The Cleansing Craze Around Palo Santo
The healing and spiritual uses of palo santo, an aromatic wood native to Latin and South America, date all the way back to the Incan era. But the “holy wood” (as it translates from Spanish) has seen a huge uptick in recent years as self-care enthusiasts and wellness acolytes have taken a liking to its cleansing properties, appropriating it to help banish negative energy and bad vibes. You’ve likely smelled palo santo’s slightly sweet, bright blend of pine and lemon notes in trendy boutique stores and hotel lobbies. The Milk + Honey spa, founded in 2006 in Austin—and now, with several other Texas locations and two planned for Los Angeles—sells a nifty little bundle.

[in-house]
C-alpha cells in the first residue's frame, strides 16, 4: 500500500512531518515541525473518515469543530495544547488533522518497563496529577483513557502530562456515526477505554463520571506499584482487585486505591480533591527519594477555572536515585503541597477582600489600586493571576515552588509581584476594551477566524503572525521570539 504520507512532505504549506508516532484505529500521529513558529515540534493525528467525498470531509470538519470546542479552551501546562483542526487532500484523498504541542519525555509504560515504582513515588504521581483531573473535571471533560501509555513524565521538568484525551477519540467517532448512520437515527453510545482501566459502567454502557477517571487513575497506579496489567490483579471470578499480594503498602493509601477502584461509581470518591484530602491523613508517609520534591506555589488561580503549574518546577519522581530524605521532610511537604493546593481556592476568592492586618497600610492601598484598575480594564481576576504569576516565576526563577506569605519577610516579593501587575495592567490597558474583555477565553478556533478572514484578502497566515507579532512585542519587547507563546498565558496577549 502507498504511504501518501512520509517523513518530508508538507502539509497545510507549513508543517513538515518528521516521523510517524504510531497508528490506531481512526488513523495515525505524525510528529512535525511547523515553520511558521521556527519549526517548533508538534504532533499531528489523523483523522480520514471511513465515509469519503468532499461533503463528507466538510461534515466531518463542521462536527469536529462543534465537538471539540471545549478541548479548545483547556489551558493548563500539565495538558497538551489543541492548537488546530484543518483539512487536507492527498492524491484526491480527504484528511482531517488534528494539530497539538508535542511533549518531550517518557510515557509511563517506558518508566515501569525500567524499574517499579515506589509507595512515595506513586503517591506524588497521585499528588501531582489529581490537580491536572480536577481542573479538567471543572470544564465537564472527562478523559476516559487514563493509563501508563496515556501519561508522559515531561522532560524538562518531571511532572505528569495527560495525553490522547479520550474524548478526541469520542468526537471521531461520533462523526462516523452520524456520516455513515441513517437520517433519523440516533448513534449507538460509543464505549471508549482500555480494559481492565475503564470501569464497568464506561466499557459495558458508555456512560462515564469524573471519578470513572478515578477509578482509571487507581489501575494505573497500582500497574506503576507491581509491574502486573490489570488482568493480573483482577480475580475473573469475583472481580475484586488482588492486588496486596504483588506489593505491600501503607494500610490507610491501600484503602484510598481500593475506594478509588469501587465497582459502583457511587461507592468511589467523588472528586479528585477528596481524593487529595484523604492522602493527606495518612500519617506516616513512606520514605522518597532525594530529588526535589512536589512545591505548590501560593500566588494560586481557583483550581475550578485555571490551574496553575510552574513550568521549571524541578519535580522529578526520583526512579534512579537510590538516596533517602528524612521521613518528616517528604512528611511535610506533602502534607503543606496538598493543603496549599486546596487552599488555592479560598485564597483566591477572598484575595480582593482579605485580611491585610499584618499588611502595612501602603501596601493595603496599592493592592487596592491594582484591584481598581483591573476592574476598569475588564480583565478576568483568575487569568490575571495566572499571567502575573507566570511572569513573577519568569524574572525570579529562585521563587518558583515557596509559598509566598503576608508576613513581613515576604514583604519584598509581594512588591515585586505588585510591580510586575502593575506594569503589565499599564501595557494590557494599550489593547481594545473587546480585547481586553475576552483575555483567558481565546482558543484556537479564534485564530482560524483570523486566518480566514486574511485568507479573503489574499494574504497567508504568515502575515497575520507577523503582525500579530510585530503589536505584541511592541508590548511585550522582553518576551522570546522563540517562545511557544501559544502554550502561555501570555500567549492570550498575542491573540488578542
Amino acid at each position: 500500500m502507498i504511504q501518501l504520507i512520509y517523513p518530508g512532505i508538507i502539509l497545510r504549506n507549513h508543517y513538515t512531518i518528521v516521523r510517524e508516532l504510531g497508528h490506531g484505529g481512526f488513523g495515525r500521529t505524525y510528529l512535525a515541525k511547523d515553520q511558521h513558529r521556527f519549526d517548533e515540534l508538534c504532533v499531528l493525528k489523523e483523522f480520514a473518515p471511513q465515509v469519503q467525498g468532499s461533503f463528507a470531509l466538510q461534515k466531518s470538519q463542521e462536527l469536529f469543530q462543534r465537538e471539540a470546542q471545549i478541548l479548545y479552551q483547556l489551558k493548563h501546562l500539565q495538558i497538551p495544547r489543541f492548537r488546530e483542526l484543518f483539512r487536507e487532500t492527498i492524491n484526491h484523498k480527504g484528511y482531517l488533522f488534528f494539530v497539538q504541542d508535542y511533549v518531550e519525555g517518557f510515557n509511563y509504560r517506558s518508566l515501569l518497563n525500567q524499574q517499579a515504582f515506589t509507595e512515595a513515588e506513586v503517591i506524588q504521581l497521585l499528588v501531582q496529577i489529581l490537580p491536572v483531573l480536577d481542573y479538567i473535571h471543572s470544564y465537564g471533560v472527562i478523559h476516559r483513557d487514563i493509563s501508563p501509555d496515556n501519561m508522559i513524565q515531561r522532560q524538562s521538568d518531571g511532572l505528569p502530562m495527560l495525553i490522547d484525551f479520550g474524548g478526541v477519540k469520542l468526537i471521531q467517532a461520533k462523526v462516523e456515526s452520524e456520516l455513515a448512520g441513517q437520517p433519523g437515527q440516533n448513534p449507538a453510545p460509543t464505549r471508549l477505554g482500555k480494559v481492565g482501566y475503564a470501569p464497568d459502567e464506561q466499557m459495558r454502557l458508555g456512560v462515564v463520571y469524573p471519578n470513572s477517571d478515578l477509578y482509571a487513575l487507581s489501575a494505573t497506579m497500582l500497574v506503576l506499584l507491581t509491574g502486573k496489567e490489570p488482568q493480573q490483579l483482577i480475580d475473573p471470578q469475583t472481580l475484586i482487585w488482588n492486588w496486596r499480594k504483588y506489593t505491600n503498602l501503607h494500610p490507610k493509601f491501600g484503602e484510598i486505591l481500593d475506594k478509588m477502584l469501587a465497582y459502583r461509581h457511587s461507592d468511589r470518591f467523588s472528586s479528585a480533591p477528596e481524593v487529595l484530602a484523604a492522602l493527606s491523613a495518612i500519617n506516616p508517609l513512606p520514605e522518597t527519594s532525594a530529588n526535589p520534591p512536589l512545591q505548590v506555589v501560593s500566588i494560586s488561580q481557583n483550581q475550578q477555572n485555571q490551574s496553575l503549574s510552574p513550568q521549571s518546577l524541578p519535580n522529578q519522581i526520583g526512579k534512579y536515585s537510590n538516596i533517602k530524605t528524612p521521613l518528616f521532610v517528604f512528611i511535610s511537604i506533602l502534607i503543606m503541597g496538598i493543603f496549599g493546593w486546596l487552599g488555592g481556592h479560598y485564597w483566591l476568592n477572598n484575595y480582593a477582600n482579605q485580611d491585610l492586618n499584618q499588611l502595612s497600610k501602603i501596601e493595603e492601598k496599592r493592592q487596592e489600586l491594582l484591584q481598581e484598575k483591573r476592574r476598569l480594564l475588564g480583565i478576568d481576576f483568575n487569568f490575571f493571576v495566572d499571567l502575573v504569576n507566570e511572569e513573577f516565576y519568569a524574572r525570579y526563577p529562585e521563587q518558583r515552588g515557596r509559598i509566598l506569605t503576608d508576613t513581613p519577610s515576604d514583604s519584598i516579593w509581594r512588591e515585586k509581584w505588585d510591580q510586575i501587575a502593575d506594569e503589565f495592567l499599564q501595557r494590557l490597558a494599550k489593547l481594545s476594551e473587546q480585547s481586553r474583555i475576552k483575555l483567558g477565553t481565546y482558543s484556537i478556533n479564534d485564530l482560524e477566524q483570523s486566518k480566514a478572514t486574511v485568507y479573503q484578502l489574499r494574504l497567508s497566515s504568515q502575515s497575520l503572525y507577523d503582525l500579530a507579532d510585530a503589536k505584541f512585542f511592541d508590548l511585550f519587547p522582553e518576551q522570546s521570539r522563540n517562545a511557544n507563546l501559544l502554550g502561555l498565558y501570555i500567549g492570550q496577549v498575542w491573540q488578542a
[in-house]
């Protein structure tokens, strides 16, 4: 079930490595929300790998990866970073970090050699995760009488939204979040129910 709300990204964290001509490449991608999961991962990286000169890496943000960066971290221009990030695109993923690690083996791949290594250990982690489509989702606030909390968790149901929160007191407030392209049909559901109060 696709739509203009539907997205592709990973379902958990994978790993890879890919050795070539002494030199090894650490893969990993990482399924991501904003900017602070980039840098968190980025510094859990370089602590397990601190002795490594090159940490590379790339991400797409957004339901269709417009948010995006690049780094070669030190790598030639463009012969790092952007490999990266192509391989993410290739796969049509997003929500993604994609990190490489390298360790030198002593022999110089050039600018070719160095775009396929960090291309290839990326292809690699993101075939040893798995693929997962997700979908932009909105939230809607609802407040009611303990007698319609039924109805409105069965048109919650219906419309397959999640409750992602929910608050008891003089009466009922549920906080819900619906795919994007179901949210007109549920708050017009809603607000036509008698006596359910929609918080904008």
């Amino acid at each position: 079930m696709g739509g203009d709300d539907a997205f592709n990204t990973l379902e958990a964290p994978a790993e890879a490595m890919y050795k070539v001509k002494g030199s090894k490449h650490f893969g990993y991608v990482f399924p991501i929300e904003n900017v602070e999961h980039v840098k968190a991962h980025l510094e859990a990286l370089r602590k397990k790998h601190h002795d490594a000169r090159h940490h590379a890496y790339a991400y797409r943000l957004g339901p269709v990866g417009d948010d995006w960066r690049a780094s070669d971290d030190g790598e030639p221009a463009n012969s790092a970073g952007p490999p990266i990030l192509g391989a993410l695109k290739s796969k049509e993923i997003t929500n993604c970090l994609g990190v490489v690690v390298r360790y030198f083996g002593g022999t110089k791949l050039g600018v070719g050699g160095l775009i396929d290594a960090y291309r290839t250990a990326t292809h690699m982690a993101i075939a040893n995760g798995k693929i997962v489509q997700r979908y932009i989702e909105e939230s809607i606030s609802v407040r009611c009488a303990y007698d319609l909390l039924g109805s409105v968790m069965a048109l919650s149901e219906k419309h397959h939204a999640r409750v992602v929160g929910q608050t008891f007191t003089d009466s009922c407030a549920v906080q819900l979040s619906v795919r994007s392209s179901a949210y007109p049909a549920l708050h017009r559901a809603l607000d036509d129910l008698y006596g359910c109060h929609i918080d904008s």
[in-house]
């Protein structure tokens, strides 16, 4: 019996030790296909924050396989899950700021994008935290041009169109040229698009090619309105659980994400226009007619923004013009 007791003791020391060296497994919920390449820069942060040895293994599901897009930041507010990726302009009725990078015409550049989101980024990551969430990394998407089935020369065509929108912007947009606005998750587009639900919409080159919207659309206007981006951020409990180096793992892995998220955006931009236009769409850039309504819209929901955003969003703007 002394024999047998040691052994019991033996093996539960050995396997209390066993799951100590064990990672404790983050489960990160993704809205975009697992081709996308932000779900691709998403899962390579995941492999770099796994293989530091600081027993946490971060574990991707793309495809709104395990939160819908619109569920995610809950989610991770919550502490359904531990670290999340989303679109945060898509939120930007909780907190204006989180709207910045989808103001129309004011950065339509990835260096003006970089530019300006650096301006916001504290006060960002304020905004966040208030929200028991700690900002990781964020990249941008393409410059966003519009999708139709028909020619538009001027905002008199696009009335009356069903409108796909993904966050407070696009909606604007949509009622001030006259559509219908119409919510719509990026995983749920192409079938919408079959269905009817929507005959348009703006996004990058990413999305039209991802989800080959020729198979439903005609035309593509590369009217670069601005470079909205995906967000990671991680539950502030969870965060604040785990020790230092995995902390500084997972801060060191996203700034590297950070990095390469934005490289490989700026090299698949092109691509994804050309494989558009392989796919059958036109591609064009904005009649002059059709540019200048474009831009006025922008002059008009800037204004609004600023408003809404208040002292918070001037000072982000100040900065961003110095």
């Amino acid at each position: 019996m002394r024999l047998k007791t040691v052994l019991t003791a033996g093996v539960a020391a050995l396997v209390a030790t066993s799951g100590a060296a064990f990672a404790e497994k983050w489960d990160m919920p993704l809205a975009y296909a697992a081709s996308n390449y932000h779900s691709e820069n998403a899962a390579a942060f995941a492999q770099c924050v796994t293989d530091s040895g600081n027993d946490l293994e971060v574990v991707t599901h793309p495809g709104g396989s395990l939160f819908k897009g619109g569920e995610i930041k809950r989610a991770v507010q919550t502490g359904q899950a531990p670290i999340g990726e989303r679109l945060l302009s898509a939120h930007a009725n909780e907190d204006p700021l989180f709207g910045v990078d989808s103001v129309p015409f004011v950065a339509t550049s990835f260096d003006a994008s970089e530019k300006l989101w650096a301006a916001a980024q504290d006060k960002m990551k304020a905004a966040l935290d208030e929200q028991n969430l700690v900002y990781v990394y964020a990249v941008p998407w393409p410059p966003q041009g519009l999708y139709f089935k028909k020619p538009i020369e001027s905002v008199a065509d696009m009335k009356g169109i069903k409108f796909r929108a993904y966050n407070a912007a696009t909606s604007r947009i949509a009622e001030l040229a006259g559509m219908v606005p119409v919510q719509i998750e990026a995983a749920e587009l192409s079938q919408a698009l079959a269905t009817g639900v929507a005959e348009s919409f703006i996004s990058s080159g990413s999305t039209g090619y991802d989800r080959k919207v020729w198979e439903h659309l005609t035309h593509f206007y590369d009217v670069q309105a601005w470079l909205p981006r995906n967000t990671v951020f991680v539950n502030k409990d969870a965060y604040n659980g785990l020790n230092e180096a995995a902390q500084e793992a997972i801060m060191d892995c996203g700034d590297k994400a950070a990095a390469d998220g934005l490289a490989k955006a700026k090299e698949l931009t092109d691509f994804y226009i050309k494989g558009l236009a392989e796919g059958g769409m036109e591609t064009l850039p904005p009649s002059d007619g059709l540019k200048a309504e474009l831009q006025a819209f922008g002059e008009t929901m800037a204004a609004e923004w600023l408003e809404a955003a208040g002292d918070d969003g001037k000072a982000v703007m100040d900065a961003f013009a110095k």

The pervasive popularity of palo santo, which is typically chopped into small pieces of wood and burned as incense, has even given rise to a series of alarmist memes warning that over-harvesting is nudging the Bursera graveolens tree toward extinction. Fortunately, that’s untrue: According to The New York Times, the International Union for Conservation of Nature debunked that online rumor this past December, declaring palo santo’s conservation status to be “of least concern.” However, a related tree species, Bulnesia sarmientoi (which is often confused for “palo santo”), is endangered, and improper harvesting practices are putting its tropical dry forest habitat in peril as well. If you find yourself torn between your love of the scent and the possibility that you may be contributing to the tree’s demise, the best course of action is to ensure that you’re buying from a sustainable and ethically produced source, which experts say can actually be good for its habitat.